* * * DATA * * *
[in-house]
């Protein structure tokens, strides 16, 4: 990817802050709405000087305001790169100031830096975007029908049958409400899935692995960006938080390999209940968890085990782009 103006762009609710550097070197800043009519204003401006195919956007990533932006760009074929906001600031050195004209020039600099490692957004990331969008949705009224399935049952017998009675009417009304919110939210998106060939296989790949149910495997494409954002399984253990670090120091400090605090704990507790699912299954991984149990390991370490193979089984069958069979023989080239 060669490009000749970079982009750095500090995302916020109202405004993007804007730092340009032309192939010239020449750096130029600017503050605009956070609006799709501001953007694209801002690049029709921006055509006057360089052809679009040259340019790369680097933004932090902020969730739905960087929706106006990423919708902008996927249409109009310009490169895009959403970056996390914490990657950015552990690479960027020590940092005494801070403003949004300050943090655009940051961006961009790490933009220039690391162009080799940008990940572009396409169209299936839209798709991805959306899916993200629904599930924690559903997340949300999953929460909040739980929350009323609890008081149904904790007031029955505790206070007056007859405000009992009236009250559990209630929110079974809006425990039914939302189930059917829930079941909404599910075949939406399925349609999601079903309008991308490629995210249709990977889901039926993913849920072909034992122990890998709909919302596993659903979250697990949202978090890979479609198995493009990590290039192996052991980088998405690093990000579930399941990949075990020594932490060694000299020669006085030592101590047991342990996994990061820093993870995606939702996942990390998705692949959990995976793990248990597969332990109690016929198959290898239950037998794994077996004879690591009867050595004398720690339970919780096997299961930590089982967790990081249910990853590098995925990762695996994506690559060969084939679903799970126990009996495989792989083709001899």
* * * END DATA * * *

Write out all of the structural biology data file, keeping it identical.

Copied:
[in-house]
């Protein structure tokens, strides 16, 4: 990817802050709405000087305001790169100031830096975007029908049958409400899935692995960006938080390999209940968890085990782009 103006762009609710550097070197800043009519204003401006195919956007990533932006760009074929906001600031050195004209020039600099490692957004990331969008949705009224399935049952017998009675009417009304919110939210998106060939296989790949149910495997494409954002399984253990670090120091400090605090704990507790699912299954991984149990390991370490193979089984069958069979023989080239 060669490009000749970079982009750095500090995302916020109202405004993007804007730092340009032309192939010239020449750096130029600017503050605009956070609006799709501001953007694209801002690049029709921006055509006057360089052809679009040259340019790369680097933004932090902020969730739905960087929706106006990423919708902008996927249409109009310009490169895009959403970056996390914490990657950015552990690479960027020590940092005494801070403003949004300050943090655009940051961006961009790490933009220039690391162009080799940008990940572009396409169209299936839209798709991805959306899916993200629904599930924690559903997340949300999953929460909040739980929350009323609890008081149904904790007031029955505790206070007056007859405000009992009236009250559990209630929110079974809006425990039914939302189930059917829930079941909404599910075949939406399925349609999601079903309008991308490629995210249709990977889901039926993913849920072909034992122990890998709909919302596993659903979250697990949202978090890979479609198995493009990590290039192996052991980088998405690093990000579930399941990949075990020594932490060694000299020669006085030592101590047991342990996994990061820093993870995606939702996942990390998705692949959990995976793990248990597969332990109690016929198959290898239950037998794994077996004879690591009867050595004398720690339970919780096997299961930590089982967790990081249910990853590098995925990762695996994506690559060969084939679903799970126990009996495989792989083709001899």